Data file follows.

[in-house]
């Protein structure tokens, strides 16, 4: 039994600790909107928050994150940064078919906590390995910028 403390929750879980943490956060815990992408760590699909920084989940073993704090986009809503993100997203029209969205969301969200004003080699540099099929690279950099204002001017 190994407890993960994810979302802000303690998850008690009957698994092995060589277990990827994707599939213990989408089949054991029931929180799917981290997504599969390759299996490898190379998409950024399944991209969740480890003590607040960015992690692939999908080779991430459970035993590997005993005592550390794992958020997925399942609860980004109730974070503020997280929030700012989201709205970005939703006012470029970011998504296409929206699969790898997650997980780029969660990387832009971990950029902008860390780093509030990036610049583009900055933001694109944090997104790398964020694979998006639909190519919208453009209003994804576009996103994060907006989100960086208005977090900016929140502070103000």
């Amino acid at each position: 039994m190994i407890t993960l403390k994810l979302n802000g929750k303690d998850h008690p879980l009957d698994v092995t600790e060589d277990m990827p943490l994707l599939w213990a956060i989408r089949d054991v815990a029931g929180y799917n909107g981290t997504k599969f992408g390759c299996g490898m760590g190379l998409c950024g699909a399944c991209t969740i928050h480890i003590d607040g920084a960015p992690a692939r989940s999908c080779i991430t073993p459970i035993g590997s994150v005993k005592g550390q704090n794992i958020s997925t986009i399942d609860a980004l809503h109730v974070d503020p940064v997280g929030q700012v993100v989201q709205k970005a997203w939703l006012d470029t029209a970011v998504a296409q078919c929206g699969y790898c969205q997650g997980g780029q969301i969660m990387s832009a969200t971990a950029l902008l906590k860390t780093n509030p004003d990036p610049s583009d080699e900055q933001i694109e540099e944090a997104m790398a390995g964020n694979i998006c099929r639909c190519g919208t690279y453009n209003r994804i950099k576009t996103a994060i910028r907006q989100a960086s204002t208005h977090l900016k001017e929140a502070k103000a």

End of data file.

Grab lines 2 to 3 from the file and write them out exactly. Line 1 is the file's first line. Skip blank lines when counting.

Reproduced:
């Protein structure tokens, strides 16, 4: 039994600790909107928050994150940064078919906590390995910028 403390929750879980943490956060815990992408760590699909920084989940073993704090986009809503993100997203029209969205969301969200004003080699540099099929690279950099204002001017 190994407890993960994810979302802000303690998850008690009957698994092995060589277990990827994707599939213990989408089949054991029931929180799917981290997504599969390759299996490898190379998409950024399944991209969740480890003590607040960015992690692939999908080779991430459970035993590997005993005592550390794992958020997925399942609860980004109730974070503020997280929030700012989201709205970005939703006012470029970011998504296409929206699969790898997650997980780029969660990387832009971990950029902008860390780093509030990036610049583009900055933001694109944090997104790398964020694979998006639909190519919208453009209003994804576009996103994060907006989100960086208005977090900016929140502070103000």
């Amino acid at each position: 039994m190994i407890t993960l403390k994810l979302n802000g929750k303690d998850h008690p879980l009957d698994v092995t600790e060589d277990m990827p943490l994707l599939w213990a956060i989408r089949d054991v815990a029931g929180y799917n909107g981290t997504k599969f992408g390759c299996g490898m760590g190379l998409c950024g699909a399944c991209t969740i928050h480890i003590d607040g920084a960015p992690a692939r989940s999908c080779i991430t073993p459970i035993g590997s994150v005993k005592g550390q704090n794992i958020s997925t986009i399942d609860a980004l809503h109730v974070d503020p940064v997280g929030q700012v993100v989201q709205k970005a997203w939703l006012d470029t029209a970011v998504a296409q078919c929206g699969y790898c969205q997650g997980g780029q969301i969660m990387s832009a969200t971990a950029l902008l906590k860390t780093n509030p004003d990036p610049s583009d080699e900055q933001i694109e540099e944090a997104m790398a390995g964020n694979i998006c099929r639909c190519g919208t690279y453009n209003r994804i950099k576009t996103a994060i910028r907006q989100a960086s204002t208005h977090l900016k001017e929140a502070k103000a």